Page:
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Fed's Collins: 1 or 2 rate cuts still possible 'later in the year'

Boston Fed president Susan Collins told Yahoo Finance there are "scenarios" consistent with one or two interest rate cuts "later in the year" while cautioning that the central bank has to stay patient amid volatile readings on inflation.

"It seems to me there are very plausible scenarios where later in the year it would be appropriate if we see strong continued good news in inflation and an economy that is aligning," she said in an interview Tuesday.

Collins declined to say if that meant a first cut might happen in September as compared with November or December.

"We have learned that there is no crystal ball," she added.

Boston, MA - September 26: Susan Collins, the new president of the Federal Reserve Bank of Boston, gave her first public speech. The event was sponsored by the Greater Boston Chamber of Commerce. (Photo by David L. Ryan/The Boston Globe via Getty Images)
Susan Collins, the president of the Federal Reserve Bank of Boston. (David L. Ryan/The Boston Globe via Getty Images) (Boston Globe via Getty Images)

The comments came nearly one week after the Federal Reserve revised its outlook for interest rate policy in 2024, signaling just one cut instead of the three seen back in March.

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Within the Fed's "dot plot," which maps out policymakers' expectations for where interest rates could be headed in the future, eight officials penciled in one rate cut for 2024, while seven officials projected two cuts. Four officials saw no easing at all this year.

In the spring Collins said she had penciled in two rate cuts for 2024. On Thursday she acknowledged that "my view on how much easing might be appropriate this year has been reduced as I look at the data."

When asked if that meant her baseline was one cut, she said, "We will have to let the data tell us." She added that she can "imagine scenarios" consistent with either one or two cuts.

A number of other Fed officials have offered cautious commentary in the week since the last Fed meeting, where policymakers agreed to hold rates at a 23-year high in an effort to cool inflation.

Minneapolis Fed president Neel Kashkari said in a TV interview Sunday that it's a "reasonable prediction" that the Fed will wait until December to cut interest rates.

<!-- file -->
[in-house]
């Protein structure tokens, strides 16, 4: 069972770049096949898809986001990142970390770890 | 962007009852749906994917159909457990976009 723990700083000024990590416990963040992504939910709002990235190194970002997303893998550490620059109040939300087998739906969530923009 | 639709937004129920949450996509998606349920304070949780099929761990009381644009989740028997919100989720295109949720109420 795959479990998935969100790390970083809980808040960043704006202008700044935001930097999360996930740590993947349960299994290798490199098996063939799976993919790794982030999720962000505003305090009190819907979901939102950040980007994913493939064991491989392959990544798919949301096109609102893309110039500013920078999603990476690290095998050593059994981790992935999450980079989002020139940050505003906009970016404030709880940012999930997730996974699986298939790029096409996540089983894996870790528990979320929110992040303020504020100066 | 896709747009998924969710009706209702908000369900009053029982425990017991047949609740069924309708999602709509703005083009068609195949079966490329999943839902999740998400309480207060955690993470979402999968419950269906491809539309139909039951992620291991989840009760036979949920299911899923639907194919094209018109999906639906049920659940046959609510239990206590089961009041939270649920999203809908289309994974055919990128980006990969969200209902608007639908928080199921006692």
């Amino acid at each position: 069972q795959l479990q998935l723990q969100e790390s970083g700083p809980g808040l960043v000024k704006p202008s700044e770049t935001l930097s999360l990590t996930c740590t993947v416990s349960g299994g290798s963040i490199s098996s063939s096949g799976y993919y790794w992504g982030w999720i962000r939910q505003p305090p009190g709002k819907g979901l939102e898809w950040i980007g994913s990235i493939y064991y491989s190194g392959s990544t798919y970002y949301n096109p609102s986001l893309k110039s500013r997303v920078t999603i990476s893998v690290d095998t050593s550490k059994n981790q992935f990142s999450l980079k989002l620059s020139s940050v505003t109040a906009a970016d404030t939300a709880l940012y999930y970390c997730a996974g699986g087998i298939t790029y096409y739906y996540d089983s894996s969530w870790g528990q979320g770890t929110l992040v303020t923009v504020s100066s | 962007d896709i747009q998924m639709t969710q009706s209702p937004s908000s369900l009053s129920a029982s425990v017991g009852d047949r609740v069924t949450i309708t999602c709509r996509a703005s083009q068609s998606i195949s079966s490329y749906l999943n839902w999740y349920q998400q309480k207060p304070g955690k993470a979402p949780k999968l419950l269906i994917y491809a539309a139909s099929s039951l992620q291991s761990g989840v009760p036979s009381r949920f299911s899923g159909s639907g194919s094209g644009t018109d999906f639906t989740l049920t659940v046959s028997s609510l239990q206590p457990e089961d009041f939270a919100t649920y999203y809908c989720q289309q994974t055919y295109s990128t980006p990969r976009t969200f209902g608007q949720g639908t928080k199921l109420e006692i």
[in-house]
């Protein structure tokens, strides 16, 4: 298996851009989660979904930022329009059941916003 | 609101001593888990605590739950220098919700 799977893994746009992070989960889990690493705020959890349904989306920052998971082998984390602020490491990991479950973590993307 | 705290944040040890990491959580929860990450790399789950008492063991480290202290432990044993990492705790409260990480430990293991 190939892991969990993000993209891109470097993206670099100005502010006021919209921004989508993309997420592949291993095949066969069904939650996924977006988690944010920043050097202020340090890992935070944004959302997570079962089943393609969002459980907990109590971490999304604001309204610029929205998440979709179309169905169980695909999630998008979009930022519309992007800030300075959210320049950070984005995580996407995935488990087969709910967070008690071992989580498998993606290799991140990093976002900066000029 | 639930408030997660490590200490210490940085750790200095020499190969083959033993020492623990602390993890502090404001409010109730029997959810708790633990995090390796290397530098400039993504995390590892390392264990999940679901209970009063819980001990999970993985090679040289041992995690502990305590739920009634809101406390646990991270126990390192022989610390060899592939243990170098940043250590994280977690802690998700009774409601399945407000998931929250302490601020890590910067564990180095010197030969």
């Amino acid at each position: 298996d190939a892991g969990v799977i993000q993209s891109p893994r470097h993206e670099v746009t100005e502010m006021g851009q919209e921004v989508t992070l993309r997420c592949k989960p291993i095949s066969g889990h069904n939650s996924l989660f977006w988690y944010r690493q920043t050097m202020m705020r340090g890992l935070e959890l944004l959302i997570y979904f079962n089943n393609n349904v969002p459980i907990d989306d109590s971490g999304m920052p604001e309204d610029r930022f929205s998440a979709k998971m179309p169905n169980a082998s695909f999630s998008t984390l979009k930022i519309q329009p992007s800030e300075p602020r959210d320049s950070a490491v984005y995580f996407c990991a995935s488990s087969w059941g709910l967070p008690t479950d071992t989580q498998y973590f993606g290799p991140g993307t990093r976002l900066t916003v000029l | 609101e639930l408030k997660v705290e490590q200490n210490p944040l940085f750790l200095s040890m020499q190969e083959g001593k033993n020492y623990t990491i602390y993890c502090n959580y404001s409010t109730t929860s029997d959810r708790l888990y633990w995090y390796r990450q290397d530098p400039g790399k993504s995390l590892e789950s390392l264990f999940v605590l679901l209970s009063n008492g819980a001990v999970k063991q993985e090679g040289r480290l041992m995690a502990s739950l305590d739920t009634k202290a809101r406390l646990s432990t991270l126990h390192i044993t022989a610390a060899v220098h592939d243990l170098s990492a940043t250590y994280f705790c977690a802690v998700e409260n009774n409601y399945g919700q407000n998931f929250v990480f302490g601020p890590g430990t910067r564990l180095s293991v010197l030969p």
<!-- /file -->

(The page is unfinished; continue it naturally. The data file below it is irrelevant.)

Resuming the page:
Fed Governor Adriana Kugler on Tuesday predicted it would happen "sometime later this year," while St. Louis Fed president Alberto Musalem said it could take "quarters" for the data to back a cut.

Fed Chair Jay Powell and his colleagues on the Federal Open Market Committee have been emphasizing they want to be sure inflation is moving "sustainably" down to their 2% target before starting cuts and that, in the interim, they expect to hold rates higher for longer.

Policymakers are expected to stay cautious because the latest readings on inflation and the economy offer a mixed picture.

Prices aren’t accelerating as much as they were during the first quarter, but recent cooler readings also don’t show enough progress for the Fed to start cutting.

The latest evidence of moderation on the inflation front came last Wednesday when a new reading from the Consumer Price Index (CPI) rose 3.3% over the prior year in May — a deceleration from April's 3.4% annual gain in prices.

The year-over-year change in "core" CPI — which excludes volatile food and energy prices the Fed can’t control — was 3.4% compared with 3.6% in April and 3.8% in March.

Collins said Tuesday that the CPI report is consistent with an economy that is "becoming better aligned" but that "it is really important not to overreact to what has been encouraging" since the monthly inflation numbers are “really volatile.”

When asked if three straight months of lower inflation data would restore her confidence, she said “that would help.”

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